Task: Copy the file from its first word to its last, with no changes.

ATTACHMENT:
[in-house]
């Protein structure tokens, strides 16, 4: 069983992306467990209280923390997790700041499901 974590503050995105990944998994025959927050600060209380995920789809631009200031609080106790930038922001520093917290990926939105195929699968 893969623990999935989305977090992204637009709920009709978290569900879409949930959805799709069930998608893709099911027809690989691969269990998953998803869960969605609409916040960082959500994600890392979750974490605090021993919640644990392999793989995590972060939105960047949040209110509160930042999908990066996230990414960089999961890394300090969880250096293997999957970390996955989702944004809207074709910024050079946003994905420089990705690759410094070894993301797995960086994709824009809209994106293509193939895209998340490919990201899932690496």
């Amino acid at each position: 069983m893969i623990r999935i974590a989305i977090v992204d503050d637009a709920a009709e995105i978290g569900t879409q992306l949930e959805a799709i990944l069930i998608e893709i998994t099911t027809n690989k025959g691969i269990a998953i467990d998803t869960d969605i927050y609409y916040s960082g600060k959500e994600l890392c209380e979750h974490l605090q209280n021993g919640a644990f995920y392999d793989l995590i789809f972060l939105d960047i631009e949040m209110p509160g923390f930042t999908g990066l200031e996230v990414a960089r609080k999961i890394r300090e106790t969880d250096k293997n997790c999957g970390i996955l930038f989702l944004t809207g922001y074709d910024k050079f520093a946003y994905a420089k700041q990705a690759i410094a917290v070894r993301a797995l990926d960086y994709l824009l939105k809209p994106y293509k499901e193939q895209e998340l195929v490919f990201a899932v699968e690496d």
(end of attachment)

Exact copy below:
[in-house]
């Protein structure tokens, strides 16, 4: 069983992306467990209280923390997790700041499901 974590503050995105990944998994025959927050600060209380995920789809631009200031609080106790930038922001520093917290990926939105195929699968 893969623990999935989305977090992204637009709920009709978290569900879409949930959805799709069930998608893709099911027809690989691969269990998953998803869960969605609409916040960082959500994600890392979750974490605090021993919640644990392999793989995590972060939105960047949040209110509160930042999908990066996230990414960089999961890394300090969880250096293997999957970390996955989702944004809207074709910024050079946003994905420089990705690759410094070894993301797995960086994709824009809209994106293509193939895209998340490919990201899932690496």
């Amino acid at each position: 069983m893969i623990r999935i974590a989305i977090v992204d503050d637009a709920a009709e995105i978290g569900t879409q992306l949930e959805a799709i990944l069930i998608e893709i998994t099911t027809n690989k025959g691969i269990a998953i467990d998803t869960d969605i927050y609409y916040s960082g600060k959500e994600l890392c209380e979750h974490l605090q209280n021993g919640a644990f995920y392999d793989l995590i789809f972060l939105d960047i631009e949040m209110p509160g923390f930042t999908g990066l200031e996230v990414a960089r609080k999961i890394r300090e106790t969880d250096k293997n997790c999957g970390i996955l930038f989702l944004t809207g922001y074709d910024k050079f520093a946003y994905a420089k700041q990705a690759i410094a917290v070894r993301a797995l990926d960086y994709l824009l939105k809209p994106y293509k499901e193939q895209e998340l195929v490919f990201a899932v699968e690496d």